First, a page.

WHO IS HE? The crazily prolific L.A. garage-rock singer-guitarist who has already released seven albums with his various bands over the past 18 months — which is probably about half as many as he’d like.
WHAT IS THIS? The Type A artist’s umpteenth release under his own name, and also something of a first — the disc features no guitars, relying instead on an arsenal of alternative instruments like bouzouki, koto, mandolin, recorder, sax and plenty of keyboards. Hey, a guy’s gotta do something to keep it interesting.
WHAT DOES IT SOUND LIKE? Amazingly, not that different from his other albums. Despite the anything-goes instrumentation and a few more introspective and psychedelic cuts, Segall’s pedal-to-the-metal pacing and maximalist intensity haven’t changed a bit. Basically, it’s another solidly satisfying disc — and one that suggests he could probably work his magic with two spoons, a brick and a broken accordion.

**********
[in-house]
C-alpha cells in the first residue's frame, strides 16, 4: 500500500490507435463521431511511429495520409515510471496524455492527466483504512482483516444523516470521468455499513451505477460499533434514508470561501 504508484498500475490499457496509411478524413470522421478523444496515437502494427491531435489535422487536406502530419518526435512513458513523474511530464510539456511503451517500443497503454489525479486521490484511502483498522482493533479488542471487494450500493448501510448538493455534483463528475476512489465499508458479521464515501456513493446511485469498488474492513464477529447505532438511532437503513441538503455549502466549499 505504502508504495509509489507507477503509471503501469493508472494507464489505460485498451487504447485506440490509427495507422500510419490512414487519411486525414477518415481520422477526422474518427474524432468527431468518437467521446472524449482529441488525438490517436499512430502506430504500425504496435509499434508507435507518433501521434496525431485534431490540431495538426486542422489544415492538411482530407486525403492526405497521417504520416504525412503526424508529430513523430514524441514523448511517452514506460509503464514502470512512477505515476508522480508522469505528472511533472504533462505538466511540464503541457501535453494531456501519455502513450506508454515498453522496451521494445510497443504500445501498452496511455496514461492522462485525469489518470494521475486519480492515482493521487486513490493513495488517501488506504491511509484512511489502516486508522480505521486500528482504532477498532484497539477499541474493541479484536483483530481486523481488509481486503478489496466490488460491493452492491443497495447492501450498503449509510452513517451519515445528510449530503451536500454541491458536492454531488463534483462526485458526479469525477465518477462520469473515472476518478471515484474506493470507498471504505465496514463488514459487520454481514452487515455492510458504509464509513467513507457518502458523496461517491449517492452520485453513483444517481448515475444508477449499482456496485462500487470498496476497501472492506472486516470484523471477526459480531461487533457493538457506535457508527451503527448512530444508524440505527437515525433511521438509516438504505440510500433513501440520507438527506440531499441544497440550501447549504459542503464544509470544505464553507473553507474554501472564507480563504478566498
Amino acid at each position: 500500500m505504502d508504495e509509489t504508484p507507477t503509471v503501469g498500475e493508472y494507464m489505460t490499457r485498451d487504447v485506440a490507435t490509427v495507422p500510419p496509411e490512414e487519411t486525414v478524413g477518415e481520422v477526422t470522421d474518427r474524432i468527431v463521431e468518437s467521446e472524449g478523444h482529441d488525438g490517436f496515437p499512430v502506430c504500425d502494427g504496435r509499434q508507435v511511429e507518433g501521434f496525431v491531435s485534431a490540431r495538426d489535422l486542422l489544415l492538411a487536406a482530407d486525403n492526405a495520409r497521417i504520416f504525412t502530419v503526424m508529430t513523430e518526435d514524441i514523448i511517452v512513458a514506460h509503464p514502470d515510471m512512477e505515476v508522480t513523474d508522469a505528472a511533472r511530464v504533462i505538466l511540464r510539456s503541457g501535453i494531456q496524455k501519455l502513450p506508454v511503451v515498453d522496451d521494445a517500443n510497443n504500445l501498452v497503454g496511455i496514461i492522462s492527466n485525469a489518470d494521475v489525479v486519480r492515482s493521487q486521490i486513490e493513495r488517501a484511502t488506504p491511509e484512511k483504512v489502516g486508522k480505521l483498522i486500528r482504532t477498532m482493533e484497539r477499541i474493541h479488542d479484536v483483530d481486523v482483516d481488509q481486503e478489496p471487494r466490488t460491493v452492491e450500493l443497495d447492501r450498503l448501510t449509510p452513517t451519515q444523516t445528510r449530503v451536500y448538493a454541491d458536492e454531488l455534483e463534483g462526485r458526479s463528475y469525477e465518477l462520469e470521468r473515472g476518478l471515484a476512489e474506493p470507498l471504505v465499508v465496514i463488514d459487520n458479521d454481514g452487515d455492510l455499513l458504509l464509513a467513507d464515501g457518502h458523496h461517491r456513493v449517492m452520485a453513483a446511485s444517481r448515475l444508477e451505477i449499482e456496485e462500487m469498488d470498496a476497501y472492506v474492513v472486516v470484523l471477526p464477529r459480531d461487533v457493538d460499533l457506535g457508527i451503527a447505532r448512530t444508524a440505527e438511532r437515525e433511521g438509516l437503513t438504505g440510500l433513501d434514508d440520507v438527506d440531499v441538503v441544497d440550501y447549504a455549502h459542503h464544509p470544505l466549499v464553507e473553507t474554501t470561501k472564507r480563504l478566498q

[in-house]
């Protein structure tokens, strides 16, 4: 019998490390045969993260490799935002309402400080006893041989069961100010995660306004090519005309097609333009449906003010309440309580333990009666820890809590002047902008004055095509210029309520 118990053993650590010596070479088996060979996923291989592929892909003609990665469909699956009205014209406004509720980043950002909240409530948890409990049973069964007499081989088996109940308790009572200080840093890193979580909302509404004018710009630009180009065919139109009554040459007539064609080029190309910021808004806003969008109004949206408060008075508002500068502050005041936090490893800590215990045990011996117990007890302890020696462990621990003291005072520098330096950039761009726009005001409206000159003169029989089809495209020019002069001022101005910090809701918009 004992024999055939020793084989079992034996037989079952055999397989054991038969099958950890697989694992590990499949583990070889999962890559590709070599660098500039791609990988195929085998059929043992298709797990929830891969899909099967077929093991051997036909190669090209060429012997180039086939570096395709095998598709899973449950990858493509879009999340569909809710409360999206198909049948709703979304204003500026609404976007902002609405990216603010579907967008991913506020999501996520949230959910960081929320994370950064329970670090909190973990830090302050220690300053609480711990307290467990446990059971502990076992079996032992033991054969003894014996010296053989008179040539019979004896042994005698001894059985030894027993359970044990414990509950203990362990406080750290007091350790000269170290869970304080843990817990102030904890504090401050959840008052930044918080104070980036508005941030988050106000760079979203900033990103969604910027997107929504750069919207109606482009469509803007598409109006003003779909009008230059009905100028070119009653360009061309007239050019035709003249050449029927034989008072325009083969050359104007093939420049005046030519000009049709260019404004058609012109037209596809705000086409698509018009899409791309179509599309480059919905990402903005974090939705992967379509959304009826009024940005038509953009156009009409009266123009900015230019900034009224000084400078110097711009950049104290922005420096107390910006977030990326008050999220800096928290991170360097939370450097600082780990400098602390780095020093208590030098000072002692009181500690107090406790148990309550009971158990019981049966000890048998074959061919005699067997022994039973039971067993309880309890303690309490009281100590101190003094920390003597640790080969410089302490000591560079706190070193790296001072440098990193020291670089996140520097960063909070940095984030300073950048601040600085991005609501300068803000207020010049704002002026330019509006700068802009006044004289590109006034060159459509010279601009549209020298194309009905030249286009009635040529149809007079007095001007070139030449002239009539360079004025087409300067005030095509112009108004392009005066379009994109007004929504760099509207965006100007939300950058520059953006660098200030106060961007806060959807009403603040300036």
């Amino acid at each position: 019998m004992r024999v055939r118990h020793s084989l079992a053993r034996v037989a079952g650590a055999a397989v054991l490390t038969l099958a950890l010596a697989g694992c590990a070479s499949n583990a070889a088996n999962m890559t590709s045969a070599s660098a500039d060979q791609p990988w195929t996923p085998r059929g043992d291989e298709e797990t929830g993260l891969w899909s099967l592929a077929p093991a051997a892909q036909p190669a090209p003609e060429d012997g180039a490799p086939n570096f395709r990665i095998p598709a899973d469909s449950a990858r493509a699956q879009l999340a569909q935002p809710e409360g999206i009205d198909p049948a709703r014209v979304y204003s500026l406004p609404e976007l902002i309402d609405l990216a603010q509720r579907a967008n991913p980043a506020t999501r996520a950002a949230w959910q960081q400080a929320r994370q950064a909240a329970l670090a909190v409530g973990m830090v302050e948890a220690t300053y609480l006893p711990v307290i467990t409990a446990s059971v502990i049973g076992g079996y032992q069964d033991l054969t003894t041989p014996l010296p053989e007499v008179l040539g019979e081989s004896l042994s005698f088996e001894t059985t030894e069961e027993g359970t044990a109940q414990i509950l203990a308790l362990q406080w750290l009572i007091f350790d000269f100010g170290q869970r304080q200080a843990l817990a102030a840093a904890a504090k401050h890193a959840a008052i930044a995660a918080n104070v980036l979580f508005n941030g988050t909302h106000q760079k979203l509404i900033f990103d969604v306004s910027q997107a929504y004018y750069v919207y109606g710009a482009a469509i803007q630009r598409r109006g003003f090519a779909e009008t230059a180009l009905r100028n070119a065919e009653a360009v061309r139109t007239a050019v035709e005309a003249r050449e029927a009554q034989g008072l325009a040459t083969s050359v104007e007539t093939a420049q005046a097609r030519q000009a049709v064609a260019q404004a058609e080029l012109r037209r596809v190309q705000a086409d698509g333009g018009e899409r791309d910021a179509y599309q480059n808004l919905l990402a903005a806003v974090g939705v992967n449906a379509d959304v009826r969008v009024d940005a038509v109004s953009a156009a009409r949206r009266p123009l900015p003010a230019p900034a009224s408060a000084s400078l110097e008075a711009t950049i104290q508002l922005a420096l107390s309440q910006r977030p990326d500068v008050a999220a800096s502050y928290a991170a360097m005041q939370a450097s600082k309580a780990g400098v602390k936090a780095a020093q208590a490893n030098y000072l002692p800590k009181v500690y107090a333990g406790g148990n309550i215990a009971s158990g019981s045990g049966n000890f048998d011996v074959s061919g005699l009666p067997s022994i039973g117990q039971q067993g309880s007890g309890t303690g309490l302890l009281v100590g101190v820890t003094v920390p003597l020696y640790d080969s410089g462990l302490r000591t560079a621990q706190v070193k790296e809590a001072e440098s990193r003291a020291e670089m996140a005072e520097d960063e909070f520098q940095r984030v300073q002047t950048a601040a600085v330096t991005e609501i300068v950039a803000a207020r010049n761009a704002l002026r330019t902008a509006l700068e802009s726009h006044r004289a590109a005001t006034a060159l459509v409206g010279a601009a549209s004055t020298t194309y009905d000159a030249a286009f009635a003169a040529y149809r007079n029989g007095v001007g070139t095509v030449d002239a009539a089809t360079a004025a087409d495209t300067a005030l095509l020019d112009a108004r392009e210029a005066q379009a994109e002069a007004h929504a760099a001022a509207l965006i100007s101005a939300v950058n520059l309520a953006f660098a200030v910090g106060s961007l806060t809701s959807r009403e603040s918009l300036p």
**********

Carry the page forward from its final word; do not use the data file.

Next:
WHAT WOULD BE A BETTER TITLE FOR THIS ALBUM? All You Can Eat.
HOW SHOULD I LISTEN TO IT? Fast — he’s bound to release his next one any second.
WHAT 10 WORDS DESCRIBE IT? Experimental, inventive, adventurous, caffeinated, indulgent, eccentric, dynamic, unleashed, trippy, colourful.
WHAT ARE THE BEST SONGS? Taste’s primal double-drum track (several songs feature Segall on one side and a second percussionist on the other), punchy horns and feverish delivery let you know what you’ll be in for on later cuts like The Fall and I Worship the Dog.
WHAT WILL MY FRIENDS AND FAMILY SAY? ‘With all this going on, who needs to muddle things up with a guitar?’
HOW OFTEN WILL I LISTEN TO THIS? At least a few times — unless you’re a guitar player, perhaps.
IF THIS ALBUM WERE A HOME PROJECT, WHAT KIND OF PROJECT WOULD IT BE? A nifty wooden box put together without nails or glue.
SHOULD I BUY, STREAM OR STEAL IT? Fans can safely shell out; newbies might want to sample before they go for the full-meal deal.